If we ban shoes now, will we ban other augments in the future? Will this stunt the progression of such human performance augmentations?
The closer a sport is to pure human performance, though, the more sensitive we seem to be about it. Perhaps out of a sense of continuity through the ages. Yeah, we train better than Athenian athletes. But we still run the same way with the same air and the same gravity.
I'm not terribly worried about stunting development of augments; it's practically the DoD's charter to develop and productize unfair advantages.
The principle is very consistent: You can't do something that gives you an unfair advantage over other competitors. Everything banned basically falls into one of three categories:
- It would be prohibitively expensive for others to adopt the technology. This is why you have weight minimums for bikes, boats, etc.
- Others would have to risk their health to compete. This is why you have bans of performance enhancing drugs, blood doping, etc.
- Others would have to break the law to compete. This is why you have bans on illegal drugs, even if they're not necessarily performance enhancing.
Occasionally things are also banned to preserve comparability to current records or to preserve the aesthetic sense of the sport, but for the most part when something is banned it's for one of the three enumerated reasons.
Weight minimums for bikes is for safety also, riders started using frames that were so light that a race become more of a gamble if your bike would break or not.
Your thoughts on Caster Semenya's "advantages"?
I could see a future where we've settled on the perfect genetic template for specific disciplines so we progress on to brain chemistry and/or psychology in order to reproduce the spirit aspect which separates the merely genetically blessed from the world class athletes.
> outperform genetically perfect individuals through sheer "human spirit" (the film's term) which manifested as work ethic, drive, will, etc.
I didn't like Gattaca's message for that reason: it's fallacious to suggest those mental attributes aren't also subject to genetic advantages.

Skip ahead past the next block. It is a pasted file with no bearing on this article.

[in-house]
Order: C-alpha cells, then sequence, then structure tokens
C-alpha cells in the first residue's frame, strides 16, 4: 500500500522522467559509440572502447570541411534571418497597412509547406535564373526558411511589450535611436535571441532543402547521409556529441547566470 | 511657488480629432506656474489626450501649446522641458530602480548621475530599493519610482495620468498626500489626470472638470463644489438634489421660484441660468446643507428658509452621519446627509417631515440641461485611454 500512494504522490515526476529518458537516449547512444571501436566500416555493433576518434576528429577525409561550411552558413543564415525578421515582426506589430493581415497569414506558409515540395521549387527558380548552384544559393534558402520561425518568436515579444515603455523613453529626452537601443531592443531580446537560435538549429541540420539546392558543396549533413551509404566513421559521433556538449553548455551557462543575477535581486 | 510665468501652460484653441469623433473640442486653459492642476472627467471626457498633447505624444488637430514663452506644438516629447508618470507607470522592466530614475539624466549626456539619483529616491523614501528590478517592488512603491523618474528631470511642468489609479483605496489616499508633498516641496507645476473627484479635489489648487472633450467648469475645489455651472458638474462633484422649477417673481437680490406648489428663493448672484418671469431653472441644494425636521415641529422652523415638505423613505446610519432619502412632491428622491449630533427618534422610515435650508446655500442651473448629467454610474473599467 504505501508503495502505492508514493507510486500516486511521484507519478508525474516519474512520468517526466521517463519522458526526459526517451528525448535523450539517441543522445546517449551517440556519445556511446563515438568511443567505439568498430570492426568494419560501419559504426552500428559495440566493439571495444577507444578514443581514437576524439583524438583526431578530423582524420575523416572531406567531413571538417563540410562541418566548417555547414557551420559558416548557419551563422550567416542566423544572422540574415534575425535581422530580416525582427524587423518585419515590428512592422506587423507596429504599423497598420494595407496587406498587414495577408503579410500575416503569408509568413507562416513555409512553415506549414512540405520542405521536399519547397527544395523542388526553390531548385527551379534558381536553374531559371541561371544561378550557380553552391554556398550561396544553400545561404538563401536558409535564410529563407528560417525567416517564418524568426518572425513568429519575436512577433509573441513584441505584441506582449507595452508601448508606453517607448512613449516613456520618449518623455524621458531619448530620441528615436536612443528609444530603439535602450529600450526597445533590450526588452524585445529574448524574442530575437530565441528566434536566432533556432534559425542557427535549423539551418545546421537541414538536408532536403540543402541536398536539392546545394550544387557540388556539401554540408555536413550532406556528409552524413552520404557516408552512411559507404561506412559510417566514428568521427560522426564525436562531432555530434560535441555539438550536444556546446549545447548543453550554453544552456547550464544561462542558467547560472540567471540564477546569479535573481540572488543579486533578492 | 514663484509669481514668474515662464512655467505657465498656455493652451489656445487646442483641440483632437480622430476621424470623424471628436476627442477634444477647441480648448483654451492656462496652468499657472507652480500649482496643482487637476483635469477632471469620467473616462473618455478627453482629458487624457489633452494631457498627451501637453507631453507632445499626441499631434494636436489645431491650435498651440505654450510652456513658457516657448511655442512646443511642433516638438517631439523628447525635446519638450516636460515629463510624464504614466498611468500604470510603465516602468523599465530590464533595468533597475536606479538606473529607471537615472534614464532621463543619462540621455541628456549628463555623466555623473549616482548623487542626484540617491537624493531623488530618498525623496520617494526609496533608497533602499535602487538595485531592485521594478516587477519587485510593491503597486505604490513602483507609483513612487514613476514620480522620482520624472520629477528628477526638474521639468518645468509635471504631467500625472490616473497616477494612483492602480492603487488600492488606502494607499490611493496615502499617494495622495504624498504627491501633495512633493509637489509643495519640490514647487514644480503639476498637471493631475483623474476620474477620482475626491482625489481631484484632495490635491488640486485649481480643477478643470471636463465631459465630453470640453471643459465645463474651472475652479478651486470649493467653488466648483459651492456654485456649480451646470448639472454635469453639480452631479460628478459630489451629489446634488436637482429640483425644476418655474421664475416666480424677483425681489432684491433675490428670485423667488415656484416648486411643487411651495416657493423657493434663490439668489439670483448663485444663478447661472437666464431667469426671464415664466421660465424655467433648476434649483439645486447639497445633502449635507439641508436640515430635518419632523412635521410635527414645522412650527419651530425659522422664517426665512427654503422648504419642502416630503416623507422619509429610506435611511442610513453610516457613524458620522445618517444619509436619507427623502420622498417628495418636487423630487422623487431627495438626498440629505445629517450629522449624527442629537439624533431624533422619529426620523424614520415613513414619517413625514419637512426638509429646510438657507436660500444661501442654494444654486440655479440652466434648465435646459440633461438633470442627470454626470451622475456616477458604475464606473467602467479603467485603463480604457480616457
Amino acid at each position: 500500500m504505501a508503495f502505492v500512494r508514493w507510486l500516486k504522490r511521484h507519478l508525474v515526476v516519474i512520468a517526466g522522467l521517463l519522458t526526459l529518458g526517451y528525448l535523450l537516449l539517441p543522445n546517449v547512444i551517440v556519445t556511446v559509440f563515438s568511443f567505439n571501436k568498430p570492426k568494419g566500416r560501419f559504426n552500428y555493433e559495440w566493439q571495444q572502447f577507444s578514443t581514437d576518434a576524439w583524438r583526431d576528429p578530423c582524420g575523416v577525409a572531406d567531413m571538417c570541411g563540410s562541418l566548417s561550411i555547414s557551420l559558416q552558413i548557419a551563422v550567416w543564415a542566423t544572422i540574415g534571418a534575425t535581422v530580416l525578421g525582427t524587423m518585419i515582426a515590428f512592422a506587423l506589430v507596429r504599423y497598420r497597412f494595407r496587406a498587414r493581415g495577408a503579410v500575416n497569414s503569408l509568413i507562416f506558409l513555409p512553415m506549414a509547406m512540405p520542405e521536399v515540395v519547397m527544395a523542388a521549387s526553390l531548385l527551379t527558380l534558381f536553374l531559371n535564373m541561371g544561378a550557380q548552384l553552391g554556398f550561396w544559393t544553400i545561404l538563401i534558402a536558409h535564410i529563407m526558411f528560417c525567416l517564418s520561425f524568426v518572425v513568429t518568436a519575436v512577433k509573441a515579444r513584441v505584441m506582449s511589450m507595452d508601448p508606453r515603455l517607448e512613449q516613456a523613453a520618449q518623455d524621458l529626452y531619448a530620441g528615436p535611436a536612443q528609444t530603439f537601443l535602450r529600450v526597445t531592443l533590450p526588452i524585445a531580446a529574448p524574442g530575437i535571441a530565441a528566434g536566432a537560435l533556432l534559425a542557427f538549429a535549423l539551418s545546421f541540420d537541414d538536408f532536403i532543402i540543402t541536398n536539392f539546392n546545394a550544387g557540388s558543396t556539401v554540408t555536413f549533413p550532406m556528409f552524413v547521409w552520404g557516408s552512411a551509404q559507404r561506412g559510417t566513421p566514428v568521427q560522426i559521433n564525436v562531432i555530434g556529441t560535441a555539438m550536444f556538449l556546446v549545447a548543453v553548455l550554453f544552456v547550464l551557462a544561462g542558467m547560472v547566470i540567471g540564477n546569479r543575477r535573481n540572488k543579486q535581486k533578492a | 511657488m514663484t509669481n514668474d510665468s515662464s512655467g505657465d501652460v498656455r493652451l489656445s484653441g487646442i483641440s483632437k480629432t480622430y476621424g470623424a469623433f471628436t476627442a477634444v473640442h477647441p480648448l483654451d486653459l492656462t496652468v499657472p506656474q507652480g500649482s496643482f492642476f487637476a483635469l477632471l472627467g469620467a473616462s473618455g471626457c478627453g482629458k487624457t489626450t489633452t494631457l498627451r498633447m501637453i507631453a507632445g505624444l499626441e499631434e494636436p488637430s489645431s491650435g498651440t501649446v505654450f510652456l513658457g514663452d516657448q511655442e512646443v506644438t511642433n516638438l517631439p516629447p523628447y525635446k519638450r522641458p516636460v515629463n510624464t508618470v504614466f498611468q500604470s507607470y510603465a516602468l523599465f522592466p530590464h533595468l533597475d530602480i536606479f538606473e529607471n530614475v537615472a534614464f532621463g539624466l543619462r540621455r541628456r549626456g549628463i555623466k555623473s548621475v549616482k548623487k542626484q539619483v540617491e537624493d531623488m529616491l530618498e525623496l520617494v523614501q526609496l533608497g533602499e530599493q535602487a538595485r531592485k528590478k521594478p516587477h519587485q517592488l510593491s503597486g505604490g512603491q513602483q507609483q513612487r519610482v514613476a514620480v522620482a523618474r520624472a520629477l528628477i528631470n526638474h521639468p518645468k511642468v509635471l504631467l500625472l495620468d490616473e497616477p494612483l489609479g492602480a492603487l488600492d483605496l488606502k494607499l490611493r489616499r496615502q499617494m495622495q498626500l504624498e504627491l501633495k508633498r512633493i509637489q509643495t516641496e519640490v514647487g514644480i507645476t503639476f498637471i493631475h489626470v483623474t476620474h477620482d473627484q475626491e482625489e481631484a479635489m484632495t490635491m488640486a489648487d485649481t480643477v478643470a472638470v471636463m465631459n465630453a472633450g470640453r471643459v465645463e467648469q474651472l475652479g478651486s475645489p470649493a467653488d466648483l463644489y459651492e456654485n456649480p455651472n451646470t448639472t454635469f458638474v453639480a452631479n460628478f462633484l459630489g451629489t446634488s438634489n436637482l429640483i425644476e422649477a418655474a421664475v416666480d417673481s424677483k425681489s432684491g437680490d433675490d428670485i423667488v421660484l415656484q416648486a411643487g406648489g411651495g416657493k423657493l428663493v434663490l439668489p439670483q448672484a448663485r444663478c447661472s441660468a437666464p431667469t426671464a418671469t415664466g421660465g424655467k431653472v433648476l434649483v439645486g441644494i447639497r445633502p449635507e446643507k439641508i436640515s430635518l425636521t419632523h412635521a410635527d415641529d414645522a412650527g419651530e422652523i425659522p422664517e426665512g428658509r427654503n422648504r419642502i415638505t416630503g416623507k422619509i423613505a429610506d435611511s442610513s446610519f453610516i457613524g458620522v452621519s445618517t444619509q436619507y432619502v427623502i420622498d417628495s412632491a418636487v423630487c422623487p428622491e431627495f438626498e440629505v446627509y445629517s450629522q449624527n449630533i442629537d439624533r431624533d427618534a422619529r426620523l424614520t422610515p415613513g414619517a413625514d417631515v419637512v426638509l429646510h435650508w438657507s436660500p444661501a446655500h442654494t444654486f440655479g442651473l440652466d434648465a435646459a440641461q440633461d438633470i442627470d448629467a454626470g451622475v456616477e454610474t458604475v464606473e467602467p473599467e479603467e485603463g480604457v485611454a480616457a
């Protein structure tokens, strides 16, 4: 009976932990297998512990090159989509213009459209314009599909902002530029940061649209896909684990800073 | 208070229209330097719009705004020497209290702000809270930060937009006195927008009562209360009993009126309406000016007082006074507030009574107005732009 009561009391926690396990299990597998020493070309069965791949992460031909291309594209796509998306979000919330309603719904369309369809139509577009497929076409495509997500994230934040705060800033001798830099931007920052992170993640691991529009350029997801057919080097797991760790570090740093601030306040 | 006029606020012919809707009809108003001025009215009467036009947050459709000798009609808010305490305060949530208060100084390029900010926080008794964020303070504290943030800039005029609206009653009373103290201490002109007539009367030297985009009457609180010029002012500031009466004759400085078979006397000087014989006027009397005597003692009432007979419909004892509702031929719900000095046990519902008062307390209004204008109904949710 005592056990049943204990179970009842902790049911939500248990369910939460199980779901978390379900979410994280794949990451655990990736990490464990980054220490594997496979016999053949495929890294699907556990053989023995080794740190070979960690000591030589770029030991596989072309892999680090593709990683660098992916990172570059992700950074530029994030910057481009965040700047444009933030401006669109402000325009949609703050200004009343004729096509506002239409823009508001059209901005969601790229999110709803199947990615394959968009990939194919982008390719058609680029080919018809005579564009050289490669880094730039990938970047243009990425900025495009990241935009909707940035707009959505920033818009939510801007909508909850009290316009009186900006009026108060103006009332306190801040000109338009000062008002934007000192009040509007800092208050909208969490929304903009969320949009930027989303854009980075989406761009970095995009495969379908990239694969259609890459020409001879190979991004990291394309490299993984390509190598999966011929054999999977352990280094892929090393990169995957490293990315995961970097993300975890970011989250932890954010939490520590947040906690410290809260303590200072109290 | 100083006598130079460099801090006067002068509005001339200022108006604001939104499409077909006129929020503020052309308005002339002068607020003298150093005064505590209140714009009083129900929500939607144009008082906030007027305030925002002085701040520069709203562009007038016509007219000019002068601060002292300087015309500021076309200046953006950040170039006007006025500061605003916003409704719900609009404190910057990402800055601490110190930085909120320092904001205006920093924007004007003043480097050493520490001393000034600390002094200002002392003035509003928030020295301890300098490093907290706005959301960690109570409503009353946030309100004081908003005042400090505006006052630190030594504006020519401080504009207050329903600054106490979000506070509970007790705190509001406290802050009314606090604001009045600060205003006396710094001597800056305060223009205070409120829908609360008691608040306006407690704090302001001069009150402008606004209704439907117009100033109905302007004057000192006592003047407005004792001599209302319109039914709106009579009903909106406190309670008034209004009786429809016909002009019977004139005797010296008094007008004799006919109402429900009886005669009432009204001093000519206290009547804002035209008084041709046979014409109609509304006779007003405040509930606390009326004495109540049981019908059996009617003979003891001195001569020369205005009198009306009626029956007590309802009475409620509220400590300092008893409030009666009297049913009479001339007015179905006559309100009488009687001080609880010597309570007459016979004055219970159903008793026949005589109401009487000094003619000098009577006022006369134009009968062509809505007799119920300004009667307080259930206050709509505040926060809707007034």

Another issue with the story is that the protagonist has a heart condition, and in the end he got on the spaceship's crew, which meant other people's lives were put at risk if he collapsed due to that heart condition in-transit. Salute the human spirit, but he put others at risk for his own benefit, and that's irresponsible and immoral.
> I could see a future where we've settled on the perfect genetic template for specific disciplines so we progress on to brain chemistry and/or psychology in order to reproduce the spirit aspect which separates the merely genetically blessed from the world class athletes.
The other parents in the state were teaming up to try to get him banned for unfair advantage (!)
Another thing to consider is that swimmers internationally compete on the same playing field — any aspiring swimmer can measure their times in direct comparison to the greats. In this way, even a child at his first swim meet is indirectly competing with their idols. I can understand why there is pushback against removing that aspect of the competition.
IIRC the issue was either that you can only use them once, or else that they weren't widely available. $500 wouldn't be disqualifying on its own, e.g. a good 8+ shell costs around 40k.
This is pretty tenuous for some things though, like ephedrine, clenbuterol, or blood doping.
In comparison, blood doping isn't done on a regular basis such as 3 times a week. And 3 times a week isn't much for a regular heroin addict (who are know to destroy their veins), either.
One of the weirdest arbitrary decisions is the difference between almost universally banned "blood doping" and almost universally allowed "platelet-rich plasma therapy". You can draw a patient's blood and put it in a centrifuge to separate out the red blood cells from the platelets. Reinjecting the red blood cells is doping while reinjecting the platelets is an acceptable medical treatment.
Apparently they worked by other mechanisms as well, but the floaty aspect alone seems a reasonable justification for the ban.
Which is the antithesis to principles of competing fairly. And in Running Man there were undiscovered rules, but only ones to game the sport which came crashing down resulting in a loss of trust of the institution.
Transparency is key for trust in sport and thus continuality of the larger body.
There were limits then and there have been limits since. No fairings. How long your helmet can be. I have a vague recollection about them banning inserts in your clothes (no teardrops for your calves, no articulated helmets or dorsal fins).